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Great storytelling, a quirky hero, and a quirkier plot make this a winner for adventure fans.


FBI Special Agent Aloysius Pendergast finds evil afoot in his latest action-filled adventure (Verses for the Dead, 2018, etc.).

Imagine Florida beachcombers’ shock when they discover a shoe with a severed foot inside. Soon they see dozens more feet, all in identical shoes, bobbing toward the beach. Police and FBI ultimately count more than a hundred of them washing up on Sanibel and Captiva Islands' tranquil shores. Pendergast teams up with the junior Special Agent Armstrong Coldmoon to investigate this strange phenomenon. Oceanographers use a supercomputer to analyze Gulf currents and attempt to determine where the feet entered the ocean. Were they dumped off a ship or an island? Does each one represent a homicide? Analysts examine chemical residues and pollen, even the angle of each foot’s amputation, but the puzzle defies all explanation. Attention focuses on Cuba, where “something terrible was happening” in front of a coastal prison, and on China, the apparent source of the shoes. The clever plot is “a most baffling case indeed” for the brilliant Pendergast, but it’s the type of problem he thrives on. He’s hardly a stereotypical FBI agent, given for example his lemon-colored silk suit, his Panama hat, and his legendary insistence on working alone—until now. Pendergast rarely blinks—perhaps, someone surmises, he’s part reptile. But equally odd is Constance Greene, his “extraordinarily beautiful,” smart, and sarcastic young “ward” who has “eyes that had seen everything and, as a result, were surprised by nothing.” Coldmoon is more down to earth: part Lakota, part Italian, and “every inch a Fed.” Add in murderous drug dealers, an intrepid newspaper reporter, coyotes crossing the U.S.–Mexico border, and a pissed-off wannabe graphic novelist, and you have a thoroughly entertaining cast of characters. There is plenty of suspense, and the action gets bloody.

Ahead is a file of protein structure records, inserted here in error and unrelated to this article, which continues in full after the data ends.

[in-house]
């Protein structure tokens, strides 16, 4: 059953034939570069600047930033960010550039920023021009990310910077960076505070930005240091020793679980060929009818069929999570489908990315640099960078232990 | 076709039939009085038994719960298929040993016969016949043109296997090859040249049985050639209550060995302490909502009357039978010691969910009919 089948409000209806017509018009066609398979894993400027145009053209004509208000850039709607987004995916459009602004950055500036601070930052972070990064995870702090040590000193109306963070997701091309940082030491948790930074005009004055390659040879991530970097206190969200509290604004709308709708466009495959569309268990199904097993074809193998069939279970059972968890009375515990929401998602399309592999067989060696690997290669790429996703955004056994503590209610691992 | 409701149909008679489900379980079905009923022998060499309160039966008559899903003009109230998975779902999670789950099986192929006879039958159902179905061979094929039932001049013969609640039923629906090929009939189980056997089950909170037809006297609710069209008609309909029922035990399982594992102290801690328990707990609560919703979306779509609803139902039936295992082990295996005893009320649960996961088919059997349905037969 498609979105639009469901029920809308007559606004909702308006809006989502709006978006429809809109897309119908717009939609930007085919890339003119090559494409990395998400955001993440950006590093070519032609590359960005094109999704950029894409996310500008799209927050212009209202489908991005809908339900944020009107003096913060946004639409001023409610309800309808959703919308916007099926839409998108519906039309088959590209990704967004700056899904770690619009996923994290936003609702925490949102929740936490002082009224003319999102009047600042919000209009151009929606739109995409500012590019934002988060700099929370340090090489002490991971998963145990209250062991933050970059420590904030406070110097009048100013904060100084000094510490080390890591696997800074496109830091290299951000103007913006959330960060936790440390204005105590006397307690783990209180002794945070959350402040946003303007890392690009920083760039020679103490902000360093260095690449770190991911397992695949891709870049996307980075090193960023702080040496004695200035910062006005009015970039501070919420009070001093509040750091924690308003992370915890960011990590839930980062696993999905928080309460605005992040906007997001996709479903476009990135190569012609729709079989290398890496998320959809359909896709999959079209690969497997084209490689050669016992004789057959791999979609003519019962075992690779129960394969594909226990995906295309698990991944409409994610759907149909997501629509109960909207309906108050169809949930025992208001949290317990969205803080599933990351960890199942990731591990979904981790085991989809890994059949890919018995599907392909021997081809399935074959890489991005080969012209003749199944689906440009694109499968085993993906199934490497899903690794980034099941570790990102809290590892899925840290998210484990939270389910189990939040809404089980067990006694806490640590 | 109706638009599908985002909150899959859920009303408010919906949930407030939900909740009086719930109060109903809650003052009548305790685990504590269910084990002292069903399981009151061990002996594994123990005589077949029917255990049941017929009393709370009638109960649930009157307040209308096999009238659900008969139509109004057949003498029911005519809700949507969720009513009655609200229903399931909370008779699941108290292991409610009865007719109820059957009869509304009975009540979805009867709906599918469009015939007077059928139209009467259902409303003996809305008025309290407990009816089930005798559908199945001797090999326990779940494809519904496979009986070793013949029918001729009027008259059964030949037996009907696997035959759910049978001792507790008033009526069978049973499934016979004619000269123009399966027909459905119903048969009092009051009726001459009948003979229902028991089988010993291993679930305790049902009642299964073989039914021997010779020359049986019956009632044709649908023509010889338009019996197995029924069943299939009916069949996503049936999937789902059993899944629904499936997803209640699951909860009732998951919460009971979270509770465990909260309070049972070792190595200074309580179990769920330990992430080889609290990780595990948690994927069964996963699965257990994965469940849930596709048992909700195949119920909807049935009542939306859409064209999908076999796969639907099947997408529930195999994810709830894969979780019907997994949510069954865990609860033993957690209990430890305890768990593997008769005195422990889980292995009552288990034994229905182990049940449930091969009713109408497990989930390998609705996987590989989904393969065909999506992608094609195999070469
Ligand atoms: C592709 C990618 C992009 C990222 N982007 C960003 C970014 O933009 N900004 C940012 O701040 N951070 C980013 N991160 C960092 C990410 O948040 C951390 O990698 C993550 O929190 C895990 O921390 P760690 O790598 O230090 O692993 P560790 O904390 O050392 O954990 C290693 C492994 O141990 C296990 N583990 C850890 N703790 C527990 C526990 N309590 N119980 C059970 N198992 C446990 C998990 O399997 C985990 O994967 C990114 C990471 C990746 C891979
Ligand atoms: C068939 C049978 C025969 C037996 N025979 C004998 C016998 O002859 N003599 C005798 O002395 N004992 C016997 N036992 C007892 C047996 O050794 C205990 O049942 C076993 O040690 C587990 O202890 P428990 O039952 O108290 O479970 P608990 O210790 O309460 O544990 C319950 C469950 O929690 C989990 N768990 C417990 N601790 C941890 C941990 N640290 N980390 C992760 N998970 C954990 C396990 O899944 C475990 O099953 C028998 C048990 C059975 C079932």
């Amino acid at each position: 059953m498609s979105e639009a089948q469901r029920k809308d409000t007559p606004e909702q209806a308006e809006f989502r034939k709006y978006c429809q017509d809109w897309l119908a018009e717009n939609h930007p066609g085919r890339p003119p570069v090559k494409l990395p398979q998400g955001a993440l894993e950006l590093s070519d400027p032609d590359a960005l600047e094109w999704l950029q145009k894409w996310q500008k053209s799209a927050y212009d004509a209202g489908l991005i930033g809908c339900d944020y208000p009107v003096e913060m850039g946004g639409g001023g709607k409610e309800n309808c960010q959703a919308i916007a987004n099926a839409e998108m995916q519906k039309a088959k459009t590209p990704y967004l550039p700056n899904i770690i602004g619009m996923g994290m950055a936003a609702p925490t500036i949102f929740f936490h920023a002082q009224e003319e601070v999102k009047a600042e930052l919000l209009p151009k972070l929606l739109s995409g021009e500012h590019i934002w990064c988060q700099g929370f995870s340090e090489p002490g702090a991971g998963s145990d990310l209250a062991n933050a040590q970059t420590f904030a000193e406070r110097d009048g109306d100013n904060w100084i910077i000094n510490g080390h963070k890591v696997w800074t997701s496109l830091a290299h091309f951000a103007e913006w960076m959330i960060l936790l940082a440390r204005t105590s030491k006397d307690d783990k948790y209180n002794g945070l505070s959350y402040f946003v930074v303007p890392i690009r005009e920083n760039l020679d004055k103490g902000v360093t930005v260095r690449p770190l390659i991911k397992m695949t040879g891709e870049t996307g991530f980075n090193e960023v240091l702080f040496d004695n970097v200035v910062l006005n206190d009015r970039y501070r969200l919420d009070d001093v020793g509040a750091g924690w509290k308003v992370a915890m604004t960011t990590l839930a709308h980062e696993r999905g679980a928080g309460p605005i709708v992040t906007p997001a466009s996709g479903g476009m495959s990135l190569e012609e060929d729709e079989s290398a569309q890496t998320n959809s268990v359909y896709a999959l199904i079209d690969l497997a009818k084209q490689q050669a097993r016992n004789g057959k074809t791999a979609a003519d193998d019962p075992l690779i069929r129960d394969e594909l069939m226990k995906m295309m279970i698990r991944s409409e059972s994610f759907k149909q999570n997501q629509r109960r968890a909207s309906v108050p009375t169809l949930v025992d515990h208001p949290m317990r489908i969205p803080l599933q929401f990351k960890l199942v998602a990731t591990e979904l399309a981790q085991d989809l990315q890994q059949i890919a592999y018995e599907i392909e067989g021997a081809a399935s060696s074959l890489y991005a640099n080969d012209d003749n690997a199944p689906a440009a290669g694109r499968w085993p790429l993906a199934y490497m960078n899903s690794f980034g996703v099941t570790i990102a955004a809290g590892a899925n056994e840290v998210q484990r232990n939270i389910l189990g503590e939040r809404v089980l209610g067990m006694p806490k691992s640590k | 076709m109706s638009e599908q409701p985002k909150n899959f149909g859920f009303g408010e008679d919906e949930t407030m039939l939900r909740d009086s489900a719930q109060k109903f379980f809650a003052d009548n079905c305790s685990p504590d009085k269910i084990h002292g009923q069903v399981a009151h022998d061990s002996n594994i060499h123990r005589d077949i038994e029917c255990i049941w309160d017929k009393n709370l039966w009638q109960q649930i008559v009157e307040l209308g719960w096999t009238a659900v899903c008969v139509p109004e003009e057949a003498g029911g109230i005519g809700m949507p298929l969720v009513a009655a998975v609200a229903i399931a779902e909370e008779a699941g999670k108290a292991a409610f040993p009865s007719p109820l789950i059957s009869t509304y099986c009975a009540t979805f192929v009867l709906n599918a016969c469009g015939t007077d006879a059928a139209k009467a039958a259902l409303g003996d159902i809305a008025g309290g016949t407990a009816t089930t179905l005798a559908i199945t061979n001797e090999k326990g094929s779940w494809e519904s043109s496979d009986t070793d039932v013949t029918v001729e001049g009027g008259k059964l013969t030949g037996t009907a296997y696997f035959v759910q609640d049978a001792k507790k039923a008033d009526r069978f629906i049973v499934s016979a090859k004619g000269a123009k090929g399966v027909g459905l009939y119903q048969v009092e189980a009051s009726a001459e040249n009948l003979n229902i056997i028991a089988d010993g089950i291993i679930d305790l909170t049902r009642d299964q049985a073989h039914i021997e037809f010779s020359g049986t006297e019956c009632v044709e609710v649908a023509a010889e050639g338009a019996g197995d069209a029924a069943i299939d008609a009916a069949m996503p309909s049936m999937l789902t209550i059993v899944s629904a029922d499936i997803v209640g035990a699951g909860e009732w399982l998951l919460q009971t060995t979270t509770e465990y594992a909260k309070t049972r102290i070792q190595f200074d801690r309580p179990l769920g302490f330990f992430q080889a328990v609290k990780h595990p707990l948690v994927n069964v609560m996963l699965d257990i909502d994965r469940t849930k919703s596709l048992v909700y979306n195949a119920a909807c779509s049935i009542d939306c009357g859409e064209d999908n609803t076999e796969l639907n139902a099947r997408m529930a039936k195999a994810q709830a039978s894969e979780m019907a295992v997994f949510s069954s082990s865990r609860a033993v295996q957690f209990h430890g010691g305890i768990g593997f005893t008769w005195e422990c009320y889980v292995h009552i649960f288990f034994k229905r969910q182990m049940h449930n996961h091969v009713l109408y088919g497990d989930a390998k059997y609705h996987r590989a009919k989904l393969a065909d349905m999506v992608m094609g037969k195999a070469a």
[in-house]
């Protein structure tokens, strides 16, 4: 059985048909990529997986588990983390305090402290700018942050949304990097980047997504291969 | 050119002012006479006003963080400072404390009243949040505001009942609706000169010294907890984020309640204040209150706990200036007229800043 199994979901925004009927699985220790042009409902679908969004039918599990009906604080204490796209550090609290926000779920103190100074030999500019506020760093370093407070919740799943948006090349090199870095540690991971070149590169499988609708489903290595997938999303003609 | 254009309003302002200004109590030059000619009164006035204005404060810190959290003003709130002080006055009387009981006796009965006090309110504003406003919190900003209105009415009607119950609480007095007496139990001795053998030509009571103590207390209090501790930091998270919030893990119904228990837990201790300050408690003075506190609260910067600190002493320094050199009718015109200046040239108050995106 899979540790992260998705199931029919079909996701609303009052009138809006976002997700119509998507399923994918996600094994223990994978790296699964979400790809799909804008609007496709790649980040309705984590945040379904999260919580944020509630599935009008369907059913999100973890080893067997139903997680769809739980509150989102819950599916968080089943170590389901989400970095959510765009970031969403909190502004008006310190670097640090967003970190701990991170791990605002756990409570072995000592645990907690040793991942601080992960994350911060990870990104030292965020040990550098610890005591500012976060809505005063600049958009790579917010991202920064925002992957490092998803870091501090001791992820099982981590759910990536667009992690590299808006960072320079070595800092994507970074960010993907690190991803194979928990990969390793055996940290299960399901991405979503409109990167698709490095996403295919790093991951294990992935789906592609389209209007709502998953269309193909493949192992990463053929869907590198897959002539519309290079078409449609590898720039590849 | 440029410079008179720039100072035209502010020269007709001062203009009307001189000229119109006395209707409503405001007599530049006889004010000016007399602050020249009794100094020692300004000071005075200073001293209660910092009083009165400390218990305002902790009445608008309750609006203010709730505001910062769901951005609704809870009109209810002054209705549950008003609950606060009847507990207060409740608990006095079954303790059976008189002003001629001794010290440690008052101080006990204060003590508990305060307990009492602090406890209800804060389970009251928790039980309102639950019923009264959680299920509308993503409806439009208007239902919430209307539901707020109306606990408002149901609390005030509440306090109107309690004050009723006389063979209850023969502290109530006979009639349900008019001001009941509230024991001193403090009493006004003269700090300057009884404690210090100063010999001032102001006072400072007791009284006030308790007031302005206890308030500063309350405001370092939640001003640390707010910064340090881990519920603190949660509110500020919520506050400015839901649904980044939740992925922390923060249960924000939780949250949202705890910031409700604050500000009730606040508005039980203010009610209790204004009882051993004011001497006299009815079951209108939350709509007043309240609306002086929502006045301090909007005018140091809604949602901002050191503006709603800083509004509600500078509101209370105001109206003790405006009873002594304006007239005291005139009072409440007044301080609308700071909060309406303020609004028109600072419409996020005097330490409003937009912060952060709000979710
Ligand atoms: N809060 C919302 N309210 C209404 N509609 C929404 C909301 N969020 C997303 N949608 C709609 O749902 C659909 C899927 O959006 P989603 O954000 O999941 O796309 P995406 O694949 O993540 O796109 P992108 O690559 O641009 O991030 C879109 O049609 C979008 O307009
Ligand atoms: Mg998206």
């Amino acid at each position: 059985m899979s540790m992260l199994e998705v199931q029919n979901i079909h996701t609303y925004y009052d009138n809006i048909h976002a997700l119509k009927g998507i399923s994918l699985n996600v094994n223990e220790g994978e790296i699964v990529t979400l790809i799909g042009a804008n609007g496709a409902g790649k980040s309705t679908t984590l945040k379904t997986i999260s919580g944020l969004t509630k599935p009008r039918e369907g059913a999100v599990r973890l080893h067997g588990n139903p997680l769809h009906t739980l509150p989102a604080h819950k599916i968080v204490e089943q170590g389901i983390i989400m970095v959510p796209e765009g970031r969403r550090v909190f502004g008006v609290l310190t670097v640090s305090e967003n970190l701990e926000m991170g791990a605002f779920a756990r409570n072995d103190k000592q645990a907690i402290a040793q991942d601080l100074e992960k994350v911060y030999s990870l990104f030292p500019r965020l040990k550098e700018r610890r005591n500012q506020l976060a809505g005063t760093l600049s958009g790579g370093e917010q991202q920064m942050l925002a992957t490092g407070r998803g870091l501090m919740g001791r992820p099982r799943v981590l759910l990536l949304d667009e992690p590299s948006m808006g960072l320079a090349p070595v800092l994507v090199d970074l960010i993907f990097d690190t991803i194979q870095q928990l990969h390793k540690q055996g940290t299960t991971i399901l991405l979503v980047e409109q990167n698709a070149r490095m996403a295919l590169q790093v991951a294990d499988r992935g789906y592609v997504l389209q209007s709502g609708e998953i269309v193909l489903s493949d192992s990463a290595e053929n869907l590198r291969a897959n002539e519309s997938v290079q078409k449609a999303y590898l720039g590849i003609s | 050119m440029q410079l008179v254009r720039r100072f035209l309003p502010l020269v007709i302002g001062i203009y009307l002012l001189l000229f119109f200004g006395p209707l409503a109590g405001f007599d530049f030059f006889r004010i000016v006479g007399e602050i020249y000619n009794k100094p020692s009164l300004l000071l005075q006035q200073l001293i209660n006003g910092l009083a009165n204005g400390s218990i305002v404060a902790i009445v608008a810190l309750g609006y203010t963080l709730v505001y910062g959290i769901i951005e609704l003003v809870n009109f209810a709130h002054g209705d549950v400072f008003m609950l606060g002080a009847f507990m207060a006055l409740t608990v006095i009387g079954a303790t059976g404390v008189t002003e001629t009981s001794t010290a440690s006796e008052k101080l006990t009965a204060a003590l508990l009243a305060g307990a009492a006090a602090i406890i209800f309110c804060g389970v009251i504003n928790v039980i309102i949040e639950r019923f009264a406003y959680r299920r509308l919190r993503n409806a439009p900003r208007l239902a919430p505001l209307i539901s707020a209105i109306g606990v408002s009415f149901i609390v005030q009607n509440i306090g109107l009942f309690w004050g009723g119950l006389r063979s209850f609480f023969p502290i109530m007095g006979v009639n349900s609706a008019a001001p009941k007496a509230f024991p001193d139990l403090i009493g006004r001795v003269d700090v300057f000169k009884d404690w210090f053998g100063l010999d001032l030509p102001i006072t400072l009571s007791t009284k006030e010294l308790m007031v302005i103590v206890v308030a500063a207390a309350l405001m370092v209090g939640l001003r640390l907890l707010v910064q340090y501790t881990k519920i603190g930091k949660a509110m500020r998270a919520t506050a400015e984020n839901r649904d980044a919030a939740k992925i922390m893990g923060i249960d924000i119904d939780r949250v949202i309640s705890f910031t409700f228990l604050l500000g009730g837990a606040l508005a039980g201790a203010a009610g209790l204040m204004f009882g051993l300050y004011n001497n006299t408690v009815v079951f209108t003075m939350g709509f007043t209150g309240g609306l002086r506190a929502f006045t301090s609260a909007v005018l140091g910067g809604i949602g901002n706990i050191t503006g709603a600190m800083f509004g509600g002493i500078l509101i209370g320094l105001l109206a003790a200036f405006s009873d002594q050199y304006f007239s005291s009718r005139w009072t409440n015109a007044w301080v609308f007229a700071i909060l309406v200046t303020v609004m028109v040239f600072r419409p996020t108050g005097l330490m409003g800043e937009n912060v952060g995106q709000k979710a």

Great storytelling, a quirky hero, and a quirkier plot make this a winner for adventure fans.

Pub Date: Feb. 4, 2020

ISBN: 978-1-5387-4725-4

Page Count: 368

Publisher: Grand Central Publishing

Review Posted Online: Jan. 13, 2020

Kirkus Reviews Issue: Feb. 1, 2020